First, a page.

The State of Co-Worker Relationships in Korea

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It’s Monday, and I show up to my hagwon’s teachers’ room at five-till-one. I look around and notice that two of the Korean teachers’ desks have been cleared out. Did they quit? I’m the only one in there at that point so I can’t ask anyone. I try to remember: Did either of them say anything to me about it last Friday? And then I remember that I did, in fact, talk to them, and we did the usual “Whatcha doin this weekend?” exchange, to which I WOULD expect “I’m quitting,” or something like that, but in fact, I’m fairly certain that ”Oh, nothing special” was the answer that I got.

Nothing special. That’s what the relationship feels like most of the time between the native English speakers and then Korean teachers. Don’t get me wrong: My co-workers are great. I get along with all of them. But there’s still a real level of separation between us. Before I get into it, I realize that some native English speakers really get along with their Korean co-workers and drink makgeolli on a mountain and have kimchi parties and play badu every Tuesday. I just haven’t met any of them.

So why is it so strange/awkward/indifferent between co-workers? I blame the situation on three factors:

1) The nature of hagwons

At 90% (maybe more) of hagwons, the native English speakers and the Korean teachers are fundamentally at different levels. We’re on different pay grades. We’re expected to do less work than the Korean teachers. We’re  given very little actual responsibility. The Korean teachers scramble between classes to make word lists and call parents, while we generally relax and grab our stuff for the next class.

You see the gap in the respect from the kids as well. They spend half my class trying to sneak-study for one of the Korean teachers’ tests, while they couldn’t care less what the foreigner at the front of the room is talking at (not talking to) them about.

The one-year contract is also part of the problem. It’s a unique situation when you can look at your job and your life and say “in one year, this will end and I’ll be doing something else.” You could dive in head first and really get to know everyone at work… or you could just figure that you’ll be gone n a year.

It goes the other way, too. My hagwon is an extreme case, but when I started my contract here in Busan six months ago, there were 7 Korean co-workers. Only two of those seven now remain, six months later. The hagwon is merely a stopgap or something temporary for most. Not a healthy environment to build friendship.

2) The mercenary attitude of the teachers

As English teachers in Korea, we’re mercenaries. We’re there, yes, to learn about another culture and, yes, to educate the children. But we’re also paid a lot, have a high standard of living, and have the opportunity to save money while still travel and live it up. Maybe we try to tell ourselves otherwise, but if it weren’t so lucrative, we wouldn’t be here.

On the other hand, the Korean teachers make about half of what we do, don’t get housing paid for, and – like I said before – are expected to do most of the work.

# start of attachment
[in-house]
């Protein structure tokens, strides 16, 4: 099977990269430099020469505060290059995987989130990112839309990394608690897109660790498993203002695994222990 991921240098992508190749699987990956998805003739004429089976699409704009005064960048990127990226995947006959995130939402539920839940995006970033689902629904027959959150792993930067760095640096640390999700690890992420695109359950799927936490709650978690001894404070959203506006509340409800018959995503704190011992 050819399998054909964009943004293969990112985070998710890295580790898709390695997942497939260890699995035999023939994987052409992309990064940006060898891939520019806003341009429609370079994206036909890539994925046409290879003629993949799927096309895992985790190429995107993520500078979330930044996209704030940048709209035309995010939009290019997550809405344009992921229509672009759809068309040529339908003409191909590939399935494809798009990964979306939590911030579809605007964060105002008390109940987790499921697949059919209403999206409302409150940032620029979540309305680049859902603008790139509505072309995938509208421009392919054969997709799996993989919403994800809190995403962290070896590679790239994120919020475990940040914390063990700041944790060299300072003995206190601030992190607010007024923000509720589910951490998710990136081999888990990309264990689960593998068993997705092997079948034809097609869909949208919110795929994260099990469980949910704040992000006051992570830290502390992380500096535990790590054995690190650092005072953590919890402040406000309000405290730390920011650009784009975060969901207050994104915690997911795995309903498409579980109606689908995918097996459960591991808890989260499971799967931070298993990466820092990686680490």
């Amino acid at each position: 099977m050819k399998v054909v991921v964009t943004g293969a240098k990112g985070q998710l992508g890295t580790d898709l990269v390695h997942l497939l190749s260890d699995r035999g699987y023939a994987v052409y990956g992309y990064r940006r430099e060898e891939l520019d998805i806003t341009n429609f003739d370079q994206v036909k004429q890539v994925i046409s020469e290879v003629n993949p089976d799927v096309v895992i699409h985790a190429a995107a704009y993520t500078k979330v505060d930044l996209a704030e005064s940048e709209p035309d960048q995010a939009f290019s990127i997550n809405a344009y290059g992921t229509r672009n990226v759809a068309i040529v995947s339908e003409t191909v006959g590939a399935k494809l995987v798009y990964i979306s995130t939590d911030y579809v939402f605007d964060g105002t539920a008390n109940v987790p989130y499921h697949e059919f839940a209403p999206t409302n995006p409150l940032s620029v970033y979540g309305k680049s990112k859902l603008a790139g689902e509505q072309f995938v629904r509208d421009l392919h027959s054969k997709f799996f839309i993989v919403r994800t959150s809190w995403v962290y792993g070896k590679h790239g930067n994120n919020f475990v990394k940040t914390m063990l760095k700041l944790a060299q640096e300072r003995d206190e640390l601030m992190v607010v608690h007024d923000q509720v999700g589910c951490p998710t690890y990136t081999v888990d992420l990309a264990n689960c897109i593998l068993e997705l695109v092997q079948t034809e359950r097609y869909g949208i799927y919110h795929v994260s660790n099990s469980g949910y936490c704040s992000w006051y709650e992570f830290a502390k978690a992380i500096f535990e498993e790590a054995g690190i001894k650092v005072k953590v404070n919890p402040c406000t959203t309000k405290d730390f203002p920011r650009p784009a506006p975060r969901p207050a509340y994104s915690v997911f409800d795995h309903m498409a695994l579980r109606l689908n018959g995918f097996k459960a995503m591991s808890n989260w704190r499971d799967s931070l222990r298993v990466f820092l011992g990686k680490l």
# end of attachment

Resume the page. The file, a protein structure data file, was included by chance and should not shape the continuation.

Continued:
We’re also here because it’s something ’exciting’ and ‘different’ to do, as well as to save (somewhat) vast amounts of money, while our Korean co-workers are there… to make a living. Our co-workers listen to us talk about how we’re jetting out to Shanghai for a long weekend this week, and Vietnam a month or so later. Or about how we bought a new camera lens or a Ferarri (um… yeah). Of course there are exceptions and of course I’m exaggerating. But you know what I’m saying, right?

3) The language barrier

I have plenty of friends where English isn’t their first language. With MAYBE one exception, I’ve always been better friends with the ones that can speak better English. If I were making a graph, I’d put “level of friendship” on the y-axis and ”level of English” on the x-axis, and there would be a steadily increasing line with a slope of 1. I realize you can really hit it off with certain people, but it’s hard when you can’t fully express yourself.

An example is my relationship with my Korean co-worker Ann. I’ve always been very cordial with Ann. However, she’s not great at English, and I’m super-duper not great at Korean. Therefore, we exchange hello’s, speak about students (Jun is good! Judy is not good!) and say goodbye’s. Lots of smiles, though. I couldn’t help but view her as a quiet, nice but simple woman. But every time I see her with the students, a whole other side of her personality shows through. She jokes around with them (in Korean, of course), pulls out goofy facial expressions, and just communicates on a whole different level than what I see in the teachers’ room. The Ann teacher that I thought I knew wouldn’t have cracked those jokes and wouldn’t be the center of attention. It just shows how much I don’t know her, and how much I probably won’t get to know her.

These are all barriers that distance ourselves from our co-workers. At the end of the day, like any relationship, it takes work. Question is: how bad do you want it?



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